Hi - I’ve been using webMethods a long time. I recently moved from Developer 8 to Designer 9.6 as part of a platform upgrade.
While there are improvements delivered by the Eclipse Rich Client Platform (notably multi-monitor support), here is some criticism on what Designer can do better. Most relate to the Flow visual language.
Editing existing MAP assignments
This is a common procedure when editing an existing map assignment:
- Click on a pipeline element (say, in the ‘Pipeline In’ section on the left side).
- Now, click a pipeline assignment link (or ‘wire’)
- At this point, in Developer 8, the previously clicked pipeline element is still selected, serving as a visual marker
But in Designer 9, clicking the map link deselects the ‘Pipeline In’ element
Navigating a densely packed MAP
In Developer 8, clicking a MAP link causes both the link and corresponding ‘Pipeline In’ /‘Pipeline Out’ elements on the right and left to expand and show elements involved in the link
In Designer 9, clicking a link does nothing.
Mapping a complex data structure using transformers
In Developer 8, dragging a transformer input or output brings up a ‘Link To/Link From’ context menu, right at the mouse cursor. The appropriate element can be selected with minimal disruption to the task.
In Designer 9, a popup appears elsewhere on screen, that you must navigate to, then navigate back to what you were doing.
Service ‘Layout’ View
The ‘Layout’ view is back in Designer 9 with its own tab.
I recall this view in earlier versions of developer. I think it was removed at some point because it was next-to-useless for service development. Now, it has a non-removable tab in Designer, between the default ‘Tree’ view and ‘Input/Output’. This leads to frustration when a click is misplaced.
Contrast the above to the extremely useful service ‘Comments’ tab. In Developer 8, this tab opened a prominent text area this was commonly used to document Flow services.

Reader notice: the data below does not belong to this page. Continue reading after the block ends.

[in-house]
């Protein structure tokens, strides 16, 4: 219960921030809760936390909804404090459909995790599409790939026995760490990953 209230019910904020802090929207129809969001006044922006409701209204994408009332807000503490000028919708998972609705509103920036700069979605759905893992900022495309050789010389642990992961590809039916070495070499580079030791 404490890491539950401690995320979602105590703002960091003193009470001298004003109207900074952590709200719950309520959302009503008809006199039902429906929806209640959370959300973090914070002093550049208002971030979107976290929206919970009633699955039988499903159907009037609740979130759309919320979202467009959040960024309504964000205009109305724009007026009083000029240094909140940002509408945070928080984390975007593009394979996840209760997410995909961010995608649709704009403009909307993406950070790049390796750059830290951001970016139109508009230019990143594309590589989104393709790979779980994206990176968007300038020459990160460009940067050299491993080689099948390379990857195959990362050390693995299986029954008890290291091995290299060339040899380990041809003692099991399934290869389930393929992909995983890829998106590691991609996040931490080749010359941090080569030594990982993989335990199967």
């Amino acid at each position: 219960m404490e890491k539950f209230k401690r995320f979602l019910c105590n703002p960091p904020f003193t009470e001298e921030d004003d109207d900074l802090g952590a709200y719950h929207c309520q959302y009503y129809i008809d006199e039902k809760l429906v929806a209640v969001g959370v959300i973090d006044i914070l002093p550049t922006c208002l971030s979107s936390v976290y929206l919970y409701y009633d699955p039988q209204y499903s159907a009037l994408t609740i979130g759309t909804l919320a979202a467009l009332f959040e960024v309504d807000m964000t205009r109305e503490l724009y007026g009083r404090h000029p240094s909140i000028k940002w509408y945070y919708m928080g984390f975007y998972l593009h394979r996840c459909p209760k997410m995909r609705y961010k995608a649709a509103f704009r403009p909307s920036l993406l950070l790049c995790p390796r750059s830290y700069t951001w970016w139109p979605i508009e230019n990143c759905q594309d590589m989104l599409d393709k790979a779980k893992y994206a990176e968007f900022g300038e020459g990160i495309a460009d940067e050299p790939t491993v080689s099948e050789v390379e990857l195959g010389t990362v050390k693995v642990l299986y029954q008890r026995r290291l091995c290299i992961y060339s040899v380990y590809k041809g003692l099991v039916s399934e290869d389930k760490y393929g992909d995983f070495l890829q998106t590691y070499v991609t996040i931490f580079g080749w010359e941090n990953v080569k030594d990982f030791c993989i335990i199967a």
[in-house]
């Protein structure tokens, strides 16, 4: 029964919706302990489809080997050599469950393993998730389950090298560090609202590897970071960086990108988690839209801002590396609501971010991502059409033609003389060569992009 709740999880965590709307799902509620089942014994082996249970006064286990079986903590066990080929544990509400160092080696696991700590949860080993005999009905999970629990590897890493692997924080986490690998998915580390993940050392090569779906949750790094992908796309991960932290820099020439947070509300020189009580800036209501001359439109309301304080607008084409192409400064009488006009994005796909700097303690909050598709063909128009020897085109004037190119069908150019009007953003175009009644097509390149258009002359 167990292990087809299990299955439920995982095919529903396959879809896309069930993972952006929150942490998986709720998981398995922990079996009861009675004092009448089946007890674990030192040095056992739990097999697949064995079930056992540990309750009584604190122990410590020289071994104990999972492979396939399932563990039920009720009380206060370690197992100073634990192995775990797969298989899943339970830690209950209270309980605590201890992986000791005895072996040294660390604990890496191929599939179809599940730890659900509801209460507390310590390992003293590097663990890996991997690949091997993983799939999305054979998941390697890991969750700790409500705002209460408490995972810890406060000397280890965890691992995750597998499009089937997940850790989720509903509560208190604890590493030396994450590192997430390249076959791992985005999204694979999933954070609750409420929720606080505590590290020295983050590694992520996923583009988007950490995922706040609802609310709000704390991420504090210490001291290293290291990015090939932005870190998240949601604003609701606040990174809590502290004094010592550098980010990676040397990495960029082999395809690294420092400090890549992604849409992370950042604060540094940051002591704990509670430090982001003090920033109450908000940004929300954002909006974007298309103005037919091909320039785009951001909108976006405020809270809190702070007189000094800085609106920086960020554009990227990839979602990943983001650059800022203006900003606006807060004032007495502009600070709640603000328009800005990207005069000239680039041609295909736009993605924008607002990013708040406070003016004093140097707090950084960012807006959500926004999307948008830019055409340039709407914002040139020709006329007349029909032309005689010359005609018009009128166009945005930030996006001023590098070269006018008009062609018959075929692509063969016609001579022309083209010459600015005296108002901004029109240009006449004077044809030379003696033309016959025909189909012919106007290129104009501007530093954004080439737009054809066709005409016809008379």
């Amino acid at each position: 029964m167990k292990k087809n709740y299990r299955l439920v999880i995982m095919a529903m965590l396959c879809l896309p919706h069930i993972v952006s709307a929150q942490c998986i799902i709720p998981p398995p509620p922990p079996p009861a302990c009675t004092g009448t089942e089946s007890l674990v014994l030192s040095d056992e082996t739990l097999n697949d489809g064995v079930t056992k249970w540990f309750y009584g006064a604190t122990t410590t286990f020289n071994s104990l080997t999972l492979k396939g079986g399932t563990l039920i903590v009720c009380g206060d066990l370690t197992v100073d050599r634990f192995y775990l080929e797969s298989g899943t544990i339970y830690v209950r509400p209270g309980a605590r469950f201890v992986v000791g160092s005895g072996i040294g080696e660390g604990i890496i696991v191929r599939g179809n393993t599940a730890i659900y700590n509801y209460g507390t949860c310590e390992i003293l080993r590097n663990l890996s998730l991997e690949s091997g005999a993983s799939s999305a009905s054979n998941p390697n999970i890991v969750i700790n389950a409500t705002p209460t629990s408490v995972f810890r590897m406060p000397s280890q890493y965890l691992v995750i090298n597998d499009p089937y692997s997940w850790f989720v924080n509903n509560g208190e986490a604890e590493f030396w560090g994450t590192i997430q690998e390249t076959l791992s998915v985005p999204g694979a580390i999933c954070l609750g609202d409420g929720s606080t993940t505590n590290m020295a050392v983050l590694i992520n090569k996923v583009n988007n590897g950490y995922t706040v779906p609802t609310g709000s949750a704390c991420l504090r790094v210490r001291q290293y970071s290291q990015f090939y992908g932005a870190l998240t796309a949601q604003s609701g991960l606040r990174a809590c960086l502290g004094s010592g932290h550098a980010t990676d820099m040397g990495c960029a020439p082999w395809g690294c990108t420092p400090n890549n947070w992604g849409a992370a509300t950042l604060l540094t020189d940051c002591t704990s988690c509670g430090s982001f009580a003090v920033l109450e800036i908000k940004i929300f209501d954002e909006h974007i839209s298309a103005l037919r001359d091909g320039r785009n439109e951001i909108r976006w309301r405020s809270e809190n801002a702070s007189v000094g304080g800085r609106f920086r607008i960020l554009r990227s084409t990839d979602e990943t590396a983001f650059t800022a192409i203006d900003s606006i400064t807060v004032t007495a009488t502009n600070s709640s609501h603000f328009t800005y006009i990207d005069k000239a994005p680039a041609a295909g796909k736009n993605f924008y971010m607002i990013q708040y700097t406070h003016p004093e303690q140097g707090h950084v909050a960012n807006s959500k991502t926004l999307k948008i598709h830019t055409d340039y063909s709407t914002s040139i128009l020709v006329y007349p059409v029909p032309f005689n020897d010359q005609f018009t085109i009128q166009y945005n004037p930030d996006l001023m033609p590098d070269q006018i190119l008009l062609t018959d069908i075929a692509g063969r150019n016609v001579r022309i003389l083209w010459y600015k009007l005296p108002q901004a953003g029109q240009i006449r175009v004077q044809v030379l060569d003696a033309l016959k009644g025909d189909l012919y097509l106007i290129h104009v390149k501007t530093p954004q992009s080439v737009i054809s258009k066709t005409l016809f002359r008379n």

This was also fully readable by all developers who wanted to review service documentation.
In Designer 9, it has been reduced to a tiny ‘Comments’ property field.
Further, documentation on existing services is only fully visible if a developer ‘locks’ the service for development.
‘Trace to Here’
Developer 8’s extremely useful ‘Trace to Here’ option enabled single-click debugging.
This is gone in Designer 9, replaced by the more-complicated Eclipse breakpoints and debugger.
Eclipse bookmarks do not work for Flow code.
Eclipse is slow, presents a cluttered UI, and takes a lot of effort to customise and get productive.
Core Development Tools Still Missing
After 15-18 years of webMethods Flow existing, it is still missing core development tools for Flow:
- Code diff and merge
- Proper refactoring support for Flow (including updating renamed variable references)
- Code estimation (e.g. ‘KLOC-equivalent’ metrics).
In sum, a whole lot of effort went into porting Developer to the Eclipse RCP over years. But the spirit and polish of the original are lacking, while common development functionality expected on Eclipse is missing. In the meantime, Netbeans has become the RCP du jour.
I hope SAG takes my feedback in stride. I like webMethods, but innovation must cover the basics to be meaningful.